Gov. Greg Abbott released a letter on Friday announcing that Texas will opt out of allowing new refugees to enter the state, beginning in fiscal year 2020. Authority to do so comes from an executive order signed last year by President Donald Trump. Texas becomes the first state in the nation to opt out of receiving new refugees.
Dianne Solis covers immigration for The Dallas Morning News. She says state governors faced a deadline for deciding whether or not to accept refugees through the official federal Refugee Resettlement Program. Abbott was the 43rd governor to announce a position, and the first to opt out. Several other Republican governors have agreed to continue accepting refugees.
Until now, Texas has been a major resettlement location for refugees from around the world, Solis says.
“Frequently, 8% to 10% of the total refugee flow has come to Texas,” she says.
Abbott’s announcement conflated refugees with immigrants and asylum-seekers, Solis says. She says Abbott received pushback from many who pointed out that refugees are vetted at multiple stages of the process by which they enter the U.S.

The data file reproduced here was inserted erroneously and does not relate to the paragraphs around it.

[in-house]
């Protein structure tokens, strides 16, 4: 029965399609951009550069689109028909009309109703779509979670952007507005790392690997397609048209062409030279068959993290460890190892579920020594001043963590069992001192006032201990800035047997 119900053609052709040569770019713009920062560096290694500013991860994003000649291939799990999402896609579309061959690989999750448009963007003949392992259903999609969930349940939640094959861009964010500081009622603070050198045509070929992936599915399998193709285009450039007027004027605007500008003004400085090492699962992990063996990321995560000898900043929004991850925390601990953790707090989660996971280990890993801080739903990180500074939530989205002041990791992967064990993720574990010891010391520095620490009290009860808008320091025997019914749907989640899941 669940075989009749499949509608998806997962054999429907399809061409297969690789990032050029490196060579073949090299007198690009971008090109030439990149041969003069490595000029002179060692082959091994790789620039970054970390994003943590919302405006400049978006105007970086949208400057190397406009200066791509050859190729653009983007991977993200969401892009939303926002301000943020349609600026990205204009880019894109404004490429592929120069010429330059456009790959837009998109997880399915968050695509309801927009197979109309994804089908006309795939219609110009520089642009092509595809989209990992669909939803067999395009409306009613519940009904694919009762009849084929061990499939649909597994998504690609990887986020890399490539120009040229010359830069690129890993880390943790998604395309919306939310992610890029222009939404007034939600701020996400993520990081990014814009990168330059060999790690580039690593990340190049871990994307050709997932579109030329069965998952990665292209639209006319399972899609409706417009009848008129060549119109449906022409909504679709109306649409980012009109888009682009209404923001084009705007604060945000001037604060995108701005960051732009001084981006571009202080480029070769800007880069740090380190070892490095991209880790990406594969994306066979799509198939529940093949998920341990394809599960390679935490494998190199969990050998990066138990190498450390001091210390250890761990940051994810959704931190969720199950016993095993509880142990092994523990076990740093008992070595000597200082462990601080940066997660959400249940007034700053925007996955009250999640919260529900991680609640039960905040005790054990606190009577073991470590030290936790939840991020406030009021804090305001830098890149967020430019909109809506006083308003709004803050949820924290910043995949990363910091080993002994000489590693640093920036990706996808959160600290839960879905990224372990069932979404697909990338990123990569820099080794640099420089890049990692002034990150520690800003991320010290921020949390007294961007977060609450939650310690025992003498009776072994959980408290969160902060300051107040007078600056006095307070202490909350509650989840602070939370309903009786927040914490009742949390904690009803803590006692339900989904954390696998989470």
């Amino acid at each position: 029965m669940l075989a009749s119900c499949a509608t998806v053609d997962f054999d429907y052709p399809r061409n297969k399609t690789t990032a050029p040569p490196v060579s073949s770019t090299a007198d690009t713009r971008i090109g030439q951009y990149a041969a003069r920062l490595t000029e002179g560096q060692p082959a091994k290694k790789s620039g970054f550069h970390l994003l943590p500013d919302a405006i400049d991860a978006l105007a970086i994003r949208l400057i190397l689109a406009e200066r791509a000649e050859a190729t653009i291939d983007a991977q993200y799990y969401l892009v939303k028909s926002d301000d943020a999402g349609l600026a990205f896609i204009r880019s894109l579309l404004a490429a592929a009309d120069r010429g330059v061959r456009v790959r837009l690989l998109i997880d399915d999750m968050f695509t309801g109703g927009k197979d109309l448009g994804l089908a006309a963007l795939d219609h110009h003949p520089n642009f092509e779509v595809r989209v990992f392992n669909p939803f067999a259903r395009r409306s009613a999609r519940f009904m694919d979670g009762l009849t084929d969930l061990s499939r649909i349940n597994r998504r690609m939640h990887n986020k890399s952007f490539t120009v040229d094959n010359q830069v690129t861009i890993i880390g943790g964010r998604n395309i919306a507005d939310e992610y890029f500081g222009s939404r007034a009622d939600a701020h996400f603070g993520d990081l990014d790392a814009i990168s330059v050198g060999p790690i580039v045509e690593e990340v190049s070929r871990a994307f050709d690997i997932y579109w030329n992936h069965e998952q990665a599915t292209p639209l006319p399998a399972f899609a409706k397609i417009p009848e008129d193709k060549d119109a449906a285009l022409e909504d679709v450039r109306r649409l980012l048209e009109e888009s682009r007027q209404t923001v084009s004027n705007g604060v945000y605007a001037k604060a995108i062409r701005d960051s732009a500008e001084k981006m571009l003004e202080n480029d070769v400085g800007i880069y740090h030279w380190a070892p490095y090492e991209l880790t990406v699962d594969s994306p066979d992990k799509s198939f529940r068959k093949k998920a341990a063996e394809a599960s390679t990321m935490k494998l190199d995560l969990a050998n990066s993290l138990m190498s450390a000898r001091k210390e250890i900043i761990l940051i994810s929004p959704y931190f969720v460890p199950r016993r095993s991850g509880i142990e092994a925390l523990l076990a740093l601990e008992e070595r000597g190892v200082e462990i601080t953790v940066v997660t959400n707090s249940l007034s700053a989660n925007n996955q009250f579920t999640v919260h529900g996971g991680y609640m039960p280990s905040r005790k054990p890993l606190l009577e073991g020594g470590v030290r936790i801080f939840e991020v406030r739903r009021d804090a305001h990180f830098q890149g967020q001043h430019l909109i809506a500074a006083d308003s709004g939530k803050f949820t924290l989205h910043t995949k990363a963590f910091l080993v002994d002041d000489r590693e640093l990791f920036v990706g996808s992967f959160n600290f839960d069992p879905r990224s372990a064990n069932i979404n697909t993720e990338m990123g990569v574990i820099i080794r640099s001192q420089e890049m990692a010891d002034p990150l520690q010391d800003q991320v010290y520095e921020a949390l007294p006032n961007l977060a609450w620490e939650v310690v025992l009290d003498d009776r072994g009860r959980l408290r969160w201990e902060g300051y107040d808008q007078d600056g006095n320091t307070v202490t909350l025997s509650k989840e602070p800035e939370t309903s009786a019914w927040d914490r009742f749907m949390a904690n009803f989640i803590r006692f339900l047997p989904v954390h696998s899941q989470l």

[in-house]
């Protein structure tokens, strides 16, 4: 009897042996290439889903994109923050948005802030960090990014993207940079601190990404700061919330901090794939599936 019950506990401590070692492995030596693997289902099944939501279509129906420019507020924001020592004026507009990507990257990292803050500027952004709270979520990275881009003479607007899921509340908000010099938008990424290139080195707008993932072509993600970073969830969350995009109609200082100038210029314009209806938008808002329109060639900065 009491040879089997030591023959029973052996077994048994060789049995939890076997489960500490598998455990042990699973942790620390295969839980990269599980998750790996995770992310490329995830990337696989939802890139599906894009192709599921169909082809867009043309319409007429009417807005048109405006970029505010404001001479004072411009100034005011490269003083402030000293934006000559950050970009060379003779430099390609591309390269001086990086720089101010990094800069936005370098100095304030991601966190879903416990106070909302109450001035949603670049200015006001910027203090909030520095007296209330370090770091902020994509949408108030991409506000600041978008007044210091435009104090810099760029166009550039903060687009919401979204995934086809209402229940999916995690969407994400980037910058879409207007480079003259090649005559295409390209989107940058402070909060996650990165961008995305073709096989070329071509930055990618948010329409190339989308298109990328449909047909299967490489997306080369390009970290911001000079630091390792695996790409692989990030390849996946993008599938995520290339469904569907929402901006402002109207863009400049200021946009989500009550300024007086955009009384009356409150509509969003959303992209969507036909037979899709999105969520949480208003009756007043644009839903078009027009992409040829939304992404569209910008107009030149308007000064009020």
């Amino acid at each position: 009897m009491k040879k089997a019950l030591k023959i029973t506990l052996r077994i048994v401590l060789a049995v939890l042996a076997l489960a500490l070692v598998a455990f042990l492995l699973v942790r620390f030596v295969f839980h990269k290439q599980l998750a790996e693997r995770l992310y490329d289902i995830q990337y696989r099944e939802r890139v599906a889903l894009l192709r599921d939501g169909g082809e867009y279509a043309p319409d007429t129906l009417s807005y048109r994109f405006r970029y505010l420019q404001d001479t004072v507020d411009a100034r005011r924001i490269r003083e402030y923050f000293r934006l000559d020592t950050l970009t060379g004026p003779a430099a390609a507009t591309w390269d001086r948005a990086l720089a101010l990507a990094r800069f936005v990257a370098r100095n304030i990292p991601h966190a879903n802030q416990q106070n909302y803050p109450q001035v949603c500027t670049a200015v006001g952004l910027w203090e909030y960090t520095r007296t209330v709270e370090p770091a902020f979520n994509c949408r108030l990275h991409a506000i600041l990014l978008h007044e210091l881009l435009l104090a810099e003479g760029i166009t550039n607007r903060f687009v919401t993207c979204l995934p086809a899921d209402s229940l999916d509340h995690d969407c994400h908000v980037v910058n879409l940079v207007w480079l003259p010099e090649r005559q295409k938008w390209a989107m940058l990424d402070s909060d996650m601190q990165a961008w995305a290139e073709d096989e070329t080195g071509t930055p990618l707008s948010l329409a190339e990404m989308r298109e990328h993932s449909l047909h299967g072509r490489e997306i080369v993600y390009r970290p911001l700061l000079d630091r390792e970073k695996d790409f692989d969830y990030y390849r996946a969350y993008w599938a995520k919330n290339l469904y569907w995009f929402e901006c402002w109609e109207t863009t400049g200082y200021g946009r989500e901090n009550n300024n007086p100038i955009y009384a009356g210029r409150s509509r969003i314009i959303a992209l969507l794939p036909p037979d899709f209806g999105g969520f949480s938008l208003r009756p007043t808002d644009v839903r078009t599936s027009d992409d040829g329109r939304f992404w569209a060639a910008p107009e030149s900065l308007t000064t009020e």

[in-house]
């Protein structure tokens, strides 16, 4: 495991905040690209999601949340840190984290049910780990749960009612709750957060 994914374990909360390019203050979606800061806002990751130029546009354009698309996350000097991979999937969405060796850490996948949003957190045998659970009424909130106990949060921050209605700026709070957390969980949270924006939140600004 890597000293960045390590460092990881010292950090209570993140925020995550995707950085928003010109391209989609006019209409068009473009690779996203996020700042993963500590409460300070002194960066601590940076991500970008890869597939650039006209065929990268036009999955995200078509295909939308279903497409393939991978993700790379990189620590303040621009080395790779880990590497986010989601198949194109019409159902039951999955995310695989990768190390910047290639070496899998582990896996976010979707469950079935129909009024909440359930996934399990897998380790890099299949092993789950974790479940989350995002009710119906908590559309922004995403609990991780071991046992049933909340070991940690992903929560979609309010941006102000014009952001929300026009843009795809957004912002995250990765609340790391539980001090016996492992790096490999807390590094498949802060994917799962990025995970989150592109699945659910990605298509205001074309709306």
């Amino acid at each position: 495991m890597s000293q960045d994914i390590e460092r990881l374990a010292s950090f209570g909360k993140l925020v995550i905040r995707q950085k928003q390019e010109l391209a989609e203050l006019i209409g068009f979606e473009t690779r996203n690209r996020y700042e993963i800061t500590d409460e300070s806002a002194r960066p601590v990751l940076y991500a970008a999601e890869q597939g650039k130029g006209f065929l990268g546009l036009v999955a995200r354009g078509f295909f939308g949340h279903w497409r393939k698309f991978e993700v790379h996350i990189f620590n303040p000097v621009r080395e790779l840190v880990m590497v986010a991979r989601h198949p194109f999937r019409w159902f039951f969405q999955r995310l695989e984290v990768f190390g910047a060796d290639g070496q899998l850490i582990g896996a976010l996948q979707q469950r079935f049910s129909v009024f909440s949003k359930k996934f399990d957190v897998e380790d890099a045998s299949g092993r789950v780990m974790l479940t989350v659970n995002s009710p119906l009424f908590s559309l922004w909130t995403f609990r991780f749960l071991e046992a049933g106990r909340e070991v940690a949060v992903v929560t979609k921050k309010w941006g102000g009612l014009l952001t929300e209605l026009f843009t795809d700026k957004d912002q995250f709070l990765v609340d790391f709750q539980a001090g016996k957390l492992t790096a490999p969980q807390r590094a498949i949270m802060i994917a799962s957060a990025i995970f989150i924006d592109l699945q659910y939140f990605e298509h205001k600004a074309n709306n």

Abbott said the immigration-related challenges Texas faces along the southern border were factors in his decision. He believes Texas has taken in too many immigrants, straining a system that refugees must also rely on as they relocate to the U.S.
Solis says that 150,000 immigrants were apprehended along the Texas border during fiscal year 2018 – double the number of people apprehended in 2017. So far, in the current fiscal year, immigration is declining.
Solis says refugee agencies in Texas call Abbott’s decision a “big blow” that will affect many who are already in the refugee pipeline.
“Frequently, refugees in the pipeline are reunited with families already here,” Solis says.
Written by Shelly Brisbin.